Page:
A part of Turkey's textile industry is located in Zeytinburnu, which with its 300,000 inhabitants is practically a small city itself. Workers cut, sew, iron and pack garments in more than 15,000 workshops in Zeytinburnu's basements and courtyards. The area's former leather tanneries, with their polluting waste water, have already been moved to Istanbul's eastern outskirts. Drawings of the new Zeytinburnu are spread out on Kaptan's desk: light-filled apartment buildings reminiscent of modernist Bauhaus designs, complete with shopping centers, playgrounds and parks.

Many mistakes were made in the past decades. Buildings were not designed to be earthquake-proof. The old section of Istanbul -- the historic peninsula where the Hagia Sophia, the Blue Mosque and the Grand Bazaar are located -- was neglected and is now sorely in need of repair and renovation. Politicians have placed too much emphasis on the automobile as the primary means of transportation, and Istanbul has only a very small and underdeveloped subway system. They also allowed the metropolis to sprawl into the city's water catchment area and forests to the north and east -- a development Kaptan calls "criminal."

Stuck Between Remembering and Amnesia

Now, in the search for a better quality of life and living conditions, something downtown Istanbul can no longer offer, many of the city's affluent residents are being lured out toward the Black Sea, where luxury gated communities are springing up like independent planets.

Göktürk, located about 25 kilometers (16 miles) as the crow flies from downtown Istanbul, has turned in the space of a decade from a village into a satellite city for between 6,000 and 8,000 Istanbulites. Here life is green and pleasant and the bustle of Istanbul seems far away. For several thousand dollars, residents can join the exclusive Kemer Golf and Country Club, complete with golf courses, a manmade lake, stables, a music school, tennis courts, gyms and even an outdoor survival camp.

This is something that more and more Istanbulites can afford, and not just the established upper class. The recent economic boom has produced a new middle class who are intent on showing off their newfound affluence. To serve this new market, international fashion and luxury goods retailers, including Vakko, Harvey Nichols, Ferragamo, Fendi and Louis Vuitton, are coming to Istanbul.

Istanbul's traditional shopping street, Istiklal Caddesi, is lined with colorful little banners that read: "Istanbul, European Capital of Culture 2010." According to the European jury, the city's application for the one-year honorary title was especially "progressive and innovative." Istanbul hopes to make 2010 a magical year for the city, complete with dazzling events for tourists, European creative artists, street theater, floating platforms on the Bosporus and a trip back in time through 7,000 years of history. Dilapidated historical monuments are now being restored, including those from the city's Christian and pre-Christian eras.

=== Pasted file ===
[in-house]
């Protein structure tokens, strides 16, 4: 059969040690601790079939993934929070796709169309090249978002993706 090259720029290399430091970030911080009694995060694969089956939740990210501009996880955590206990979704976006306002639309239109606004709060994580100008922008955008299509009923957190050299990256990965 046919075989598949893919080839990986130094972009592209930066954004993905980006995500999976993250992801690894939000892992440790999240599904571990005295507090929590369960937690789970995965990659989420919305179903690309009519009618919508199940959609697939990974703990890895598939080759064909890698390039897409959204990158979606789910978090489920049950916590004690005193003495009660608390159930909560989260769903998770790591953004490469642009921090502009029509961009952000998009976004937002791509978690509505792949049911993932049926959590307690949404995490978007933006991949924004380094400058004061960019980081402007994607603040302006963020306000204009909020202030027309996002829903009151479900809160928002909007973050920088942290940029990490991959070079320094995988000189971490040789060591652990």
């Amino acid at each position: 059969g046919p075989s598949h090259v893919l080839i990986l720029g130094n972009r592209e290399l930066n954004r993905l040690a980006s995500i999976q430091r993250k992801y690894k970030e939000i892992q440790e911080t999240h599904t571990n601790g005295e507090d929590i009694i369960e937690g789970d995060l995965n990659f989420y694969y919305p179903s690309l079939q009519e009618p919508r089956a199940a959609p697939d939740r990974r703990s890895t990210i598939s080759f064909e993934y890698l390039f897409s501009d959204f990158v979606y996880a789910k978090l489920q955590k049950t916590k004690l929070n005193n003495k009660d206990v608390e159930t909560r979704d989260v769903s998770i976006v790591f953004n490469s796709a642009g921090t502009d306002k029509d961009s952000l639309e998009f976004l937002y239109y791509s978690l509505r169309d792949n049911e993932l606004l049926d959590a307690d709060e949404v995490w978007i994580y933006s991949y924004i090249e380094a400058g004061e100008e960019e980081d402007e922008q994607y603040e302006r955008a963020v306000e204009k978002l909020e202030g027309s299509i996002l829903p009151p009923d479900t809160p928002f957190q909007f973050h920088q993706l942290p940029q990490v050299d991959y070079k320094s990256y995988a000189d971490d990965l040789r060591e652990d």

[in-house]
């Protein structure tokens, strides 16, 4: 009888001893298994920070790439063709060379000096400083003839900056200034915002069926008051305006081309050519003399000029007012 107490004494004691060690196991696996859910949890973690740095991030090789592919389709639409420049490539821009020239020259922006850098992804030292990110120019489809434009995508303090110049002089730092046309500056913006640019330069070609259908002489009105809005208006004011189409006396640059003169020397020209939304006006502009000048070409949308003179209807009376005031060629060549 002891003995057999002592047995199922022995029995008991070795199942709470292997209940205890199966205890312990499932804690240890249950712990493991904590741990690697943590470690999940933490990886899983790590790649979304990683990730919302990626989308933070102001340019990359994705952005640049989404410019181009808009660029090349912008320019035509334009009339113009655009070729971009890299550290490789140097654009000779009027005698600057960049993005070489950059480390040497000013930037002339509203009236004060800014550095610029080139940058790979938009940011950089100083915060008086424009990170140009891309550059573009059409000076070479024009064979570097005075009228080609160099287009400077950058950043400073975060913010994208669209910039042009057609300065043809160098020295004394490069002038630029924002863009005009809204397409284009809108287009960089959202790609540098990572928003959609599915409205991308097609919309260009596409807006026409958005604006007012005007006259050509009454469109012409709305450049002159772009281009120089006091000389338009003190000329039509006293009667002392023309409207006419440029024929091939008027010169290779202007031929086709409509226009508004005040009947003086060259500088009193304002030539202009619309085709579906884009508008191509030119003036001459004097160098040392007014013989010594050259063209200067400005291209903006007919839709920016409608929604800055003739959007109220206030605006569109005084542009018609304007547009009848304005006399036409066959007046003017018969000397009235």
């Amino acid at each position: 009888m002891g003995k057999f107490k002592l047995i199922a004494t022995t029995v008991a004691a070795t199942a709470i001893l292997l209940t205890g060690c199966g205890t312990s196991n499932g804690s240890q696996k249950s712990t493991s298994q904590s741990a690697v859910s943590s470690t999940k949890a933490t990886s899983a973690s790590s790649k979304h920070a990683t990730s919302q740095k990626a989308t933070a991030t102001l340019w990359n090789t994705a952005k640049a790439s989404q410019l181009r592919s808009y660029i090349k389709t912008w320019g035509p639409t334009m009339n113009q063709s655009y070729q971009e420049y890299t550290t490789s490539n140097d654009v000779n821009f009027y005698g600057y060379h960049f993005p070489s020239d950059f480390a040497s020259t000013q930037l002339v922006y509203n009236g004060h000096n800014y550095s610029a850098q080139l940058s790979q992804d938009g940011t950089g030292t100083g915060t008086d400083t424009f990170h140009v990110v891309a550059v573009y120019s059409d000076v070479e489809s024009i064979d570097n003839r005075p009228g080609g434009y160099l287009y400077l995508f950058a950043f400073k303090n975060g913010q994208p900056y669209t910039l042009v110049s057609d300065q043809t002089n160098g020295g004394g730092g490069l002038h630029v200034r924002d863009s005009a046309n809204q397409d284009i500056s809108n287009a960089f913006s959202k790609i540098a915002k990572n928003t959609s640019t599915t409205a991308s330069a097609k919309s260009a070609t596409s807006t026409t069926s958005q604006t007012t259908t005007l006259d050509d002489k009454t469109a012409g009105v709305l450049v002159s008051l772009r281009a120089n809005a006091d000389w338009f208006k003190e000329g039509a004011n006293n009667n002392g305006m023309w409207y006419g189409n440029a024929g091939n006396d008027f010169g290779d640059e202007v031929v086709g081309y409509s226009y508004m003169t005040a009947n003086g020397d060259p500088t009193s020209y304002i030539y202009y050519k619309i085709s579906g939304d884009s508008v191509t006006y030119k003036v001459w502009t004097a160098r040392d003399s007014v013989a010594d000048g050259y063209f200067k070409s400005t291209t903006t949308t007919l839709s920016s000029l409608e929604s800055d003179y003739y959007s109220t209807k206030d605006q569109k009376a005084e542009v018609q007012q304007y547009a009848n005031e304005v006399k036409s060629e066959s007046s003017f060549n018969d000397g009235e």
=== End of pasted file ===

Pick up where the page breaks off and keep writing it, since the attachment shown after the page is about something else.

"We see the title as an opportunity to recapture the lost, old Istanbul," says Nuri Çolakoglu, the chairman of the 2010 initiative. "We want to show how deep the cultural roots we share with Europe are."

Author Elif Shafak called Istanbul the "stepchild of the modern, secular Turkish republic." With its multicultural heritage, especially of Greeks and Armenians, Christians, Muslims and Jews, it resisted the young republic's myth that all were equal and members of a homogeneous family of proud Turks. Nevertheless, says Shafak, Istanbul still doesn't know exactly where it belongs. "It swings back and forth between cosmopolitanism and nationalism, between remembering and amnesia" -- a city on two continents, between Europe and Asia.

It is now evening in Kagan Gürsel's wooden palace on the Bosporus. The veranda offers a view of the bridge across the Bosporus, on which drivers heading west are greeted by a sign that reads: "Welcome to Europe." There is also a view of the fortress of Rumeli Hisari, from which Mehmed the Conqueror launched his attack on Istanbul in 1453.

Gürsel, the hotelier, studied in the United States and always wanted his country to be part of Europe. But now he is disappointed. "Why should I run after someone who doesn't want me?" he asks irritably.

Just as the Gürsels are making themselves comfortable in the library, where they like to pore over thick volumes on Ottoman history, their house is suddenly plunged into darkness. The power is out once again, another feature of life in Istanbul. And, like most residents, the Gürsels have candles at the ready.

Five minutes later, the bridge and the fortress are brightly lit up once again. Ships glide by on the Bosporus like giant shadows. The beauty of the Bosporus turns satiny black at night, and Kagan Gürsel says that he would not want to live anywhere else but in the center of Istanbul.

Translated from the German by Christopher Sultan